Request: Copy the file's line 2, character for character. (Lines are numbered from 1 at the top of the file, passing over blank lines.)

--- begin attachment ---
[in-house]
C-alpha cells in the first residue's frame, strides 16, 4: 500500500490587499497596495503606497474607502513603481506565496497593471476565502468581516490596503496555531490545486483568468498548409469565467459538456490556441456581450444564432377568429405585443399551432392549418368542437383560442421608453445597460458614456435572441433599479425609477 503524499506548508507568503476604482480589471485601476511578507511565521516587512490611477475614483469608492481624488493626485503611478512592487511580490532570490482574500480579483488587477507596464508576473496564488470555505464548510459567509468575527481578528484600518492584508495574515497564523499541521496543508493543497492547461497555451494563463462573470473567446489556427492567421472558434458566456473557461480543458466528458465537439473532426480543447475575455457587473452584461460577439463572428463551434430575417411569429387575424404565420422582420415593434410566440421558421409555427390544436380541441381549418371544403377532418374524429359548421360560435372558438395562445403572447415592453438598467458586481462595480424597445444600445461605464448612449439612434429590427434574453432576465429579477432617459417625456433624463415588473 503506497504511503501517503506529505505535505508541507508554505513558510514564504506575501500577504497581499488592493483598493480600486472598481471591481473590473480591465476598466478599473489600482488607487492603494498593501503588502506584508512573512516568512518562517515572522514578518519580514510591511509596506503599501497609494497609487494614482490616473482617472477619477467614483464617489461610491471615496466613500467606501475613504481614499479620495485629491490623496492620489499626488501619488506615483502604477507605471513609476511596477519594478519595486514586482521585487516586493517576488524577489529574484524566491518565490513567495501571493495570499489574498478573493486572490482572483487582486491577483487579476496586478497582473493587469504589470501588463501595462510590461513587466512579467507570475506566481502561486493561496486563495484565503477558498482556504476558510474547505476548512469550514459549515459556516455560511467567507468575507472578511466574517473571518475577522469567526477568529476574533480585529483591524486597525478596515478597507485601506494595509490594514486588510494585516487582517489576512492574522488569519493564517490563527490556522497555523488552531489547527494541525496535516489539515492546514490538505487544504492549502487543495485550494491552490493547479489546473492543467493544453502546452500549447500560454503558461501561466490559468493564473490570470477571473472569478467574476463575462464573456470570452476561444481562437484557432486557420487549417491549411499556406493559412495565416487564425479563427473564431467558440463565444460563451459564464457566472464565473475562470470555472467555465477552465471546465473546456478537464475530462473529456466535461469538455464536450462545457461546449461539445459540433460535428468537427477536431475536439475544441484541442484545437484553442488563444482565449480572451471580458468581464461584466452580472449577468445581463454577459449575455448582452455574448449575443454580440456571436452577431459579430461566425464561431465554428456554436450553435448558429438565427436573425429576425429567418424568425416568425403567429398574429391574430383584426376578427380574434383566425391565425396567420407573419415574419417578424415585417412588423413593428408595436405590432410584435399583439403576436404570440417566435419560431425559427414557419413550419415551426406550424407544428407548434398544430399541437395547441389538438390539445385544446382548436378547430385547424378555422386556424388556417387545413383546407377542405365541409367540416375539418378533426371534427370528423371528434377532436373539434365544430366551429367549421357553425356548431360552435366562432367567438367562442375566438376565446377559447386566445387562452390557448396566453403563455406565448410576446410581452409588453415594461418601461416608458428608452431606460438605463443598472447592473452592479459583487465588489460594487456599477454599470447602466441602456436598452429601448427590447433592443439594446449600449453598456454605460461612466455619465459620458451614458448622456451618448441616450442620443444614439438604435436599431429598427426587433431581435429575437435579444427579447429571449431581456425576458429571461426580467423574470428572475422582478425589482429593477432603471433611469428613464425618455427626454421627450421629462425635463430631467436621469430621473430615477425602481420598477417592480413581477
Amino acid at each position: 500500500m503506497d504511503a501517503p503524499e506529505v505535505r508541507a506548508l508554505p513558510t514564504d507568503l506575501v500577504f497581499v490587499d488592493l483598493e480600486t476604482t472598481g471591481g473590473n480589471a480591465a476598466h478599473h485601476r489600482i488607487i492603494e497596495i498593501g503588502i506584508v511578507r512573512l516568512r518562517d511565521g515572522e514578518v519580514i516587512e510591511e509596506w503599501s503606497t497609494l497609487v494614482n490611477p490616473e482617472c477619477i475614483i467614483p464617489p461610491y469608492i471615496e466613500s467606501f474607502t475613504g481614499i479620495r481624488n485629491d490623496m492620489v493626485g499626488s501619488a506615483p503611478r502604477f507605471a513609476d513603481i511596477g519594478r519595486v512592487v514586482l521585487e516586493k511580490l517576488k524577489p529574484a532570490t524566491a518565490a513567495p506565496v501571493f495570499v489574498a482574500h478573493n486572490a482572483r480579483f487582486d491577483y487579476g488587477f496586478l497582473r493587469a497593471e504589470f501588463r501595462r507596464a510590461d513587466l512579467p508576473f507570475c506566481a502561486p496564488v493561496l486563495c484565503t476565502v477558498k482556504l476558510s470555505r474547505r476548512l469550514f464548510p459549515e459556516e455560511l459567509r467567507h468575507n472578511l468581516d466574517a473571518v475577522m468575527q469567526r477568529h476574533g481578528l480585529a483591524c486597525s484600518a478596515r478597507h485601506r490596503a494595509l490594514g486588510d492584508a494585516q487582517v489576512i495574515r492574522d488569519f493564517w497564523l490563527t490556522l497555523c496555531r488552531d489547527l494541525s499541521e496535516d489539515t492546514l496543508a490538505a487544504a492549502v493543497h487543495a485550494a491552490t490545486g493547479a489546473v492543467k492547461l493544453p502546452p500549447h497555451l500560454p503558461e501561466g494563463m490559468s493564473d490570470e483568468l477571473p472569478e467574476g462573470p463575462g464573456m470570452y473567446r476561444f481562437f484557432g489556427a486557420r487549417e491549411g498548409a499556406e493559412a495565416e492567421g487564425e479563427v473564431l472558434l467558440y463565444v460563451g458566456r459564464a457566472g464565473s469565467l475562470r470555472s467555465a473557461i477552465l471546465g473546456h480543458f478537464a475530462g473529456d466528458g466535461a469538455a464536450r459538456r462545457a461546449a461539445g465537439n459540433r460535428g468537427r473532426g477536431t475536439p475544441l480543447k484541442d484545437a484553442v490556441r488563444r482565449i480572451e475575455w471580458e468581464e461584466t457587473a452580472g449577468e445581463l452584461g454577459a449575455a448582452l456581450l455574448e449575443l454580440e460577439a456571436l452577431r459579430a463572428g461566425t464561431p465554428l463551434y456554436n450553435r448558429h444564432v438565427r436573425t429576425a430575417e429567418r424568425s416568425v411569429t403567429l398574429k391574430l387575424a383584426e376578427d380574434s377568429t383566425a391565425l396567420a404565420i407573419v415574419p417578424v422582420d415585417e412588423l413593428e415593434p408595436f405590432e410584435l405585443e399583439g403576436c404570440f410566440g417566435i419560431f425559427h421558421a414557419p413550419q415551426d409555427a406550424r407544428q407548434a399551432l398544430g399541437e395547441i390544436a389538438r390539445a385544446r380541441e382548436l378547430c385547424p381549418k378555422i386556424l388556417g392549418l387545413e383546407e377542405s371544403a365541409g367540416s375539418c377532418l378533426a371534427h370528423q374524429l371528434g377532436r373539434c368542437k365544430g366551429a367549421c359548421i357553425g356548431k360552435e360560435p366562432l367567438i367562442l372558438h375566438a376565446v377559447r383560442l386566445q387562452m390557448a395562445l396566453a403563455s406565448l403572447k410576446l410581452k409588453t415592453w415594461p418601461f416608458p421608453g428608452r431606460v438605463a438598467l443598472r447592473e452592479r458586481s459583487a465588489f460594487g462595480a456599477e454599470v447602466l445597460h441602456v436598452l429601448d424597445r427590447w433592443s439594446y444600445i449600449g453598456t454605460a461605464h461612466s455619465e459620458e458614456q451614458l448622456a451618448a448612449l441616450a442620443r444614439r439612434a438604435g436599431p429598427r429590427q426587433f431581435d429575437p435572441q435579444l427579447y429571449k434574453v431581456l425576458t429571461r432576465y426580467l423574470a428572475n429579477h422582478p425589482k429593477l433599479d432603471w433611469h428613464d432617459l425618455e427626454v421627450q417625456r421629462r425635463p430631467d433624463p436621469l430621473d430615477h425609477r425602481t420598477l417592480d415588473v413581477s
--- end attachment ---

C-alpha cells in the first residue's frame, strides 16, 4: 500500500490587499497596495503606497474607502513603481506565496497593471476565502468581516490596503496555531490545486483568468498548409469565467459538456490556441456581450444564432377568429405585443399551432392549418368542437383560442421608453445597460458614456435572441433599479425609477 503524499506548508507568503476604482480589471485601476511578507511565521516587512490611477475614483469608492481624488493626485503611478512592487511580490532570490482574500480579483488587477507596464508576473496564488470555505464548510459567509468575527481578528484600518492584508495574515497564523499541521496543508493543497492547461497555451494563463462573470473567446489556427492567421472558434458566456473557461480543458466528458465537439473532426480543447475575455457587473452584461460577439463572428463551434430575417411569429387575424404565420422582420415593434410566440421558421409555427390544436380541441381549418371544403377532418374524429359548421360560435372558438395562445403572447415592453438598467458586481462595480424597445444600445461605464448612449439612434429590427434574453432576465429579477432617459417625456433624463415588473 503506497504511503501517503506529505505535505508541507508554505513558510514564504506575501500577504497581499488592493483598493480600486472598481471591481473590473480591465476598466478599473489600482488607487492603494498593501503588502506584508512573512516568512518562517515572522514578518519580514510591511509596506503599501497609494497609487494614482490616473482617472477619477467614483464617489461610491471615496466613500467606501475613504481614499479620495485629491490623496492620489499626488501619488506615483502604477507605471513609476511596477519594478519595486514586482521585487516586493517576488524577489529574484524566491518565490513567495501571493495570499489574498478573493486572490482572483487582486491577483487579476496586478497582473493587469504589470501588463501595462510590461513587466512579467507570475506566481502561486493561496486563495484565503477558498482556504476558510474547505476548512469550514459549515459556516455560511467567507468575507472578511466574517473571518475577522469567526477568529476574533480585529483591524486597525478596515478597507485601506494595509490594514486588510494585516487582517489576512492574522488569519493564517490563527490556522497555523488552531489547527494541525496535516489539515492546514490538505487544504492549502487543495485550494491552490493547479489546473492543467493544453502546452500549447500560454503558461501561466490559468493564473490570470477571473472569478467574476463575462464573456470570452476561444481562437484557432486557420487549417491549411499556406493559412495565416487564425479563427473564431467558440463565444460563451459564464457566472464565473475562470470555472467555465477552465471546465473546456478537464475530462473529456466535461469538455464536450462545457461546449461539445459540433460535428468537427477536431475536439475544441484541442484545437484553442488563444482565449480572451471580458468581464461584466452580472449577468445581463454577459449575455448582452455574448449575443454580440456571436452577431459579430461566425464561431465554428456554436450553435448558429438565427436573425429576425429567418424568425416568425403567429398574429391574430383584426376578427380574434383566425391565425396567420407573419415574419417578424415585417412588423413593428408595436405590432410584435399583439403576436404570440417566435419560431425559427414557419413550419415551426406550424407544428407548434398544430399541437395547441389538438390539445385544446382548436378547430385547424378555422386556424388556417387545413383546407377542405365541409367540416375539418378533426371534427370528423371528434377532436373539434365544430366551429367549421357553425356548431360552435366562432367567438367562442375566438376565446377559447386566445387562452390557448396566453403563455406565448410576446410581452409588453415594461418601461416608458428608452431606460438605463443598472447592473452592479459583487465588489460594487456599477454599470447602466441602456436598452429601448427590447433592443439594446449600449453598456454605460461612466455619465459620458451614458448622456451618448441616450442620443444614439438604435436599431429598427426587433431581435429575437435579444427579447429571449431581456425576458429571461426580467423574470428572475422582478425589482429593477432603471433611469428613464425618455427626454421627450421629462425635463430631467436621469430621473430615477425602481420598477417592480413581477